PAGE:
The sound of metal bending took on a rhythmic cadence, like someone slowly, hesitantly testing it for endurance. The woman’s pained moans changed key as well, started to sound more like cries of surprise. Then the metal groaned sharply, and so did the woman, a sound like swords clashing and steam hissing.

Pia looked at Peck. “You sounded just like that the first time you bedded me,” she said, a touch smugly.

Pod’s eyes went round and big as saucers. “You don’t mean…”

Before Pia could answer, Jaime Lannister’s drawl reached them from inside the tent, instantly recognizable, although he sounded a touch out of breath, his voice ragged with emotion. “I’m sorry, Brienne,” he said. “It won’t hurt next time, I promise.”

Pia looked from Peck to Pod, and nodded sagely. Pod blushed. Peck watched Pia in utter awe.

Inside the tent, Brienne was speaking, her voice even more ragged than Jaime’s. “It’s all right. I think… I think I deserve… some pain. Could you, maybe, do something… a diversion…”

Jaime chuckled in a way which made Pia grin and the two boys shift uncomfortably. “You mean a distraction, my lady warrior.”

The sound of a wet kiss was replaced by a loud, persistent sucking noise. It went on and on, while Pia grinned and grinned, forgetting even to cover her mouth and hide her broken teeth. Brienne’s moans of incipient pleasure rose in pitch as the sucking went on, modulated into a breathless, demanding squeal. The rhythmic metallic groaning picked up speed as well, until the cacophony of sucking, metal bending and groaning, and woman moaning seemed to fill the world.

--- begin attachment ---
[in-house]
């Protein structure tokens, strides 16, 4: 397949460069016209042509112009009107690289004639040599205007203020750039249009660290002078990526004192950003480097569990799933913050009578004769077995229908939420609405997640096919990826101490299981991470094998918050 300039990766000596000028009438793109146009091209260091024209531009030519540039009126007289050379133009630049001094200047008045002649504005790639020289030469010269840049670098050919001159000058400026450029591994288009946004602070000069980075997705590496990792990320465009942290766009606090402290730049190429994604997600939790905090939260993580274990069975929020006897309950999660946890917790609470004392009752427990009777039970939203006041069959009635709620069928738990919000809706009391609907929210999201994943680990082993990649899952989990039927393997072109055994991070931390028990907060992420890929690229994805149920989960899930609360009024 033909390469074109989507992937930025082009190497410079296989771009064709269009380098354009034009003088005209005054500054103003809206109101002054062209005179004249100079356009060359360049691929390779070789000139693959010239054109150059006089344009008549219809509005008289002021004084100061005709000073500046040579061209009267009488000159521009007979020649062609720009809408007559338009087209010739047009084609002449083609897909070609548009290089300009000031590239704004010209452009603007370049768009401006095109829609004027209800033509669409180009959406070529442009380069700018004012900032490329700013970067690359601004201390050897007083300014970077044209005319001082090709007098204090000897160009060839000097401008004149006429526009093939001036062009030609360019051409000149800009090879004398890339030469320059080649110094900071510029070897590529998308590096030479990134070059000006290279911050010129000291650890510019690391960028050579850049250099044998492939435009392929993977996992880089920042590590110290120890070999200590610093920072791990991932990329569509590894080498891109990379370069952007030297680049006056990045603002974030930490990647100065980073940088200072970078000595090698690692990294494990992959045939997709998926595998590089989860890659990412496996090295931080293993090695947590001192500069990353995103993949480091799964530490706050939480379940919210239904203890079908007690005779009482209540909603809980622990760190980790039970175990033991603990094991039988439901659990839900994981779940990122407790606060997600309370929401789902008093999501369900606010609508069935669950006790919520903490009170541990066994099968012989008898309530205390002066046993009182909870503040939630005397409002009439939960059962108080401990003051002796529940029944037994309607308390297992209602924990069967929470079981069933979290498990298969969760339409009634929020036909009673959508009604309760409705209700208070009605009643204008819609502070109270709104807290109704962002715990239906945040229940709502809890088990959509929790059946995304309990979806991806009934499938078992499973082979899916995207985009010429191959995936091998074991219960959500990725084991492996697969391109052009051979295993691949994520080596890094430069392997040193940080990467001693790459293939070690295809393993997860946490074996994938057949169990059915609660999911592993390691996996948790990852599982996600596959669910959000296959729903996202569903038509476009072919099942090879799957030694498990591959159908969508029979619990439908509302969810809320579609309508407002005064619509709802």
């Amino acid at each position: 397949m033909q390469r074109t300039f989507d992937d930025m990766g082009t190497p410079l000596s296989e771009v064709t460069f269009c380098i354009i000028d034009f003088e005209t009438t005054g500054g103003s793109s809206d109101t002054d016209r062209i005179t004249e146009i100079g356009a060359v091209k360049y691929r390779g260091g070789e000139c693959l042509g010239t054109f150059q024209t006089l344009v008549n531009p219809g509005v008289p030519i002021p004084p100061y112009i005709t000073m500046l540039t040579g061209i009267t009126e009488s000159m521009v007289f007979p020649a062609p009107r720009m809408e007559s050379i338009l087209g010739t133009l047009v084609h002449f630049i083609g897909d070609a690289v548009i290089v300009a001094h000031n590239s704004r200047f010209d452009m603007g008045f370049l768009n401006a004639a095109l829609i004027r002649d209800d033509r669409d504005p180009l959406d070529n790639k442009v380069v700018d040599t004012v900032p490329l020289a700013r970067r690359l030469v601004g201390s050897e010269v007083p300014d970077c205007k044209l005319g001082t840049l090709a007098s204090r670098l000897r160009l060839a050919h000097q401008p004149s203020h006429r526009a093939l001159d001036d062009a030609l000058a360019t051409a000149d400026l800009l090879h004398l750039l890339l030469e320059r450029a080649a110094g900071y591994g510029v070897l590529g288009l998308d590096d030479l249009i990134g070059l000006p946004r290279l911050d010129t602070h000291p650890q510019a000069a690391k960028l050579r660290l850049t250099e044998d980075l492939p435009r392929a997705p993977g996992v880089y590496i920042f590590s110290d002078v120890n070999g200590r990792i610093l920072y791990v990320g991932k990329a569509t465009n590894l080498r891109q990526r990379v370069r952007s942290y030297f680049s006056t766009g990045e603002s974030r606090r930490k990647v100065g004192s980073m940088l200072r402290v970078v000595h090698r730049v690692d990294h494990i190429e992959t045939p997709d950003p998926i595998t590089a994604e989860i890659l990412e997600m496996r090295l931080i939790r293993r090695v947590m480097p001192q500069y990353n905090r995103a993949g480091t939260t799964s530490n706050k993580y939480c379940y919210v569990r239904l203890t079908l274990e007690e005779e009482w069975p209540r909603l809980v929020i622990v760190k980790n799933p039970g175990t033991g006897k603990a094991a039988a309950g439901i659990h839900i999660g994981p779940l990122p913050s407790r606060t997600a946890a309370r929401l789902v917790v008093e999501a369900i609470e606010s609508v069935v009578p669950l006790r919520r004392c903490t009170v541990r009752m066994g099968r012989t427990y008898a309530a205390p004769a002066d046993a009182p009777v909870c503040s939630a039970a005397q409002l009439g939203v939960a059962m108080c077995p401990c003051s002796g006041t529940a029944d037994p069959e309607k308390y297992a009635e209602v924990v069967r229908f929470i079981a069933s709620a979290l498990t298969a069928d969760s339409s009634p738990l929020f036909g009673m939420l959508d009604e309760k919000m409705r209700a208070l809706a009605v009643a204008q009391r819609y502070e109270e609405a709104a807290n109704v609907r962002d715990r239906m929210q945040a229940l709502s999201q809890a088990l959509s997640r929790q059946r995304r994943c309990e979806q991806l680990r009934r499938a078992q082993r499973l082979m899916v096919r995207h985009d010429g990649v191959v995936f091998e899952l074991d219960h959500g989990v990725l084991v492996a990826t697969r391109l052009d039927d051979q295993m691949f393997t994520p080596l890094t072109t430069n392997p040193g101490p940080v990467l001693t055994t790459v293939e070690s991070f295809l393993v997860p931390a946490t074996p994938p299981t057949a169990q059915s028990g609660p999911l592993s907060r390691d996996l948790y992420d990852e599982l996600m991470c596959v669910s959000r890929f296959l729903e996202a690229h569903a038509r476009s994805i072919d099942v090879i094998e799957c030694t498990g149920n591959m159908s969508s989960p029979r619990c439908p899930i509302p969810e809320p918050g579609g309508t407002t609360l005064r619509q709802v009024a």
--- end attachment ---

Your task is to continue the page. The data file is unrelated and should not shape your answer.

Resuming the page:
Just when Pod decided the earth would not be kind and open to swallow him whole, the night was rent by two sounds. One was the combined, wordless cry of a man and a woman, equal parts surprise, pleasure and pain. The other was the high-pitched scream of the camp bed finally giving up in the face of mounting pressure. Metal broke, something heavy crashed to the carpeted floor of the tent, a woman cried out more in embarrassment than in shock, and a man laughed in loud, breathless delight.

From their hiding place behind the tent, Peck, Pia and Pod heard what sounded like the entire Lannister host approach the front of the tent, drawn by that final crescendo of noise from within. Amidst men’s shouts and camp followers’ lewd speculation, just before the vanguard entered the tent to see what the trouble was, the trio behind the tent heard Jaime Lannister speak conversationally: “No use covering yourself up, wench, they’re all coming to see us. Your only chance of saving your honor and mine now is to accept this, my only remaining hand in marriage.”

“Jaime.”

Pod knew that tone, though he had only heard it once or twice before, when Ser Lady spoke Lannister’s name in her dreams.

“Is that a yes, then?”

Before Brienne could answer, at least twenty men burst into the tent and sent up a loud, lewd cheer.

Pia offered Pod and Peck a superior, close-mouthed grin. “I told you so, didn’t I?” she said.